After practicing at right guard last week, Runyan said the move across the line isn’t just muscle memory with his blocking technique flipping. The mental adjustment is just as pronounced. In an odd-numbered protection call at left guard, Runyan said, he slides his protection to a specific direction. It might be the opposite direction on the right side. Runyan said it takes an extra “half second” to lock in the call.

Even if he’s playing the same numbers of snaps, Runyan made clear he preferred to stay at left guard.

“Yeah, for sure,” Runyan said. “Definitely I’m more comfortable over there. The majority of my football career, I’ve been on the left side. So it definitely feels more natural for me. So left side feels like home.”

LaFleur was pleased with the results this new-look offensive line produced, even if it didn’t come in a win.

The line had a low bar to clear after a performance one week earlier against the New York Jets that LaFleur called the worst in his tenure as head coach. The Packers allowed four sacks and nine quarterback hits against the Jets, the most hits Rodgers has taken in a game in more than two years. Aaron Jones and AJ Dillon combined for just 60 yards on 19 carries, only the second time they’ve been held to that few since they became the one-two punch in the Packers backfield last season.

They were held to just 38 yards on 12 carries combined against the Commanders, though LaFleur said at least two carries and 20 yards for Jones were ruled receptions when instead they should have been recorded as carries. In pass protection, the Packers were much more sound. Rodgers was not sacked against the Commanders, and he was hit only once. It helped more than just a little that the Commanders did not blitz throughout the game, bringing only four defenders with their pass rush.

Regardless, it would not be surprising if the Packers kept the same line this week when they travel to the Buffalo Bills.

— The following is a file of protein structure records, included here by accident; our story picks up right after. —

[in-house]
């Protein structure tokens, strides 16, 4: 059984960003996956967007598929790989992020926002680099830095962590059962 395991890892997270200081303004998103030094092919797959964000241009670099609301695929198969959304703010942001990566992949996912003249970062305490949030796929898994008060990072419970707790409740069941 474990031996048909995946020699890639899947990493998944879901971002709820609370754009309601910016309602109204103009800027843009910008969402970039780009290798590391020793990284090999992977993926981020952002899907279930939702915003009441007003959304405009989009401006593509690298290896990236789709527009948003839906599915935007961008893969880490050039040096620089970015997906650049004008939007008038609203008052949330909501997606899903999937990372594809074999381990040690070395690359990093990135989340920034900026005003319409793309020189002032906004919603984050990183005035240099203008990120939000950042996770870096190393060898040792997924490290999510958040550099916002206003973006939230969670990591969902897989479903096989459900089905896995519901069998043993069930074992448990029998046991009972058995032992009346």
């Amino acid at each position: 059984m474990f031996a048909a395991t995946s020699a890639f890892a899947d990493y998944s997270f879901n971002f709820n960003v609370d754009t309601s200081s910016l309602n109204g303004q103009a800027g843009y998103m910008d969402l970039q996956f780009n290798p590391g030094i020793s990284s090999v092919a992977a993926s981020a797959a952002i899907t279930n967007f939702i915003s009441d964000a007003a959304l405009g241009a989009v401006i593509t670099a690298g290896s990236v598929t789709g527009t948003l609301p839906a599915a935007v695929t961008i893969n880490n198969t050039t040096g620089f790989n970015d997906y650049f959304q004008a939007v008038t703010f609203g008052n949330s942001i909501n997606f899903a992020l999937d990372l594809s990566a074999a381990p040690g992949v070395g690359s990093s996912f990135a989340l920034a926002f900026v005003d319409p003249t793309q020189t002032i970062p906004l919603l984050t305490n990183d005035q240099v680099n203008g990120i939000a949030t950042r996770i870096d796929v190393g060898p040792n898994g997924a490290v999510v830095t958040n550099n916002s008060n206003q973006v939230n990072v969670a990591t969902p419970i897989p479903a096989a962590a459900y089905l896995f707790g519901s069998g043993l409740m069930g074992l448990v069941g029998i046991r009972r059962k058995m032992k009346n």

“I thought going against a pretty good front,” LaFleur said, “I thought they played pretty well. It wasn’t flawless by any stretch, but for the most part I thought they did pretty good. I know we were kind of getting the ball out really quickly in a lot of instances to not allow that front to kind of wreck the game. There were a couple plays where we had miscommunication where we should’ve gotten more in the run game to set us back, but I thought for the most part it was pretty decent.”

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The question is whether Bakhtiari will rejoin the Packers offensive line in Buffalo. There’s no telling how his knee will respond week to week, an uncertainty that is no surprise to this team. Tom didn’t learn until Sunday morning he would get his first career start, but the rookie said he knew by Saturday there was a good chance he’d play. “You can just see it,” Tom said, “the way he looks in practice sometimes, you’ve just always got to be ready.” That’s unlikely to change anytime soon, if ever.

What might change is the Packers’ practice plan for Bakhtiari. LaFleur indicated the team might revisit whether its left tackle can practice every day, even if he wants to.

“I think that’s definitely a discussion,” LaFleur said, “that’s going to be had with all of us – myself, Dave, our medical staff – in terms of what’s best.”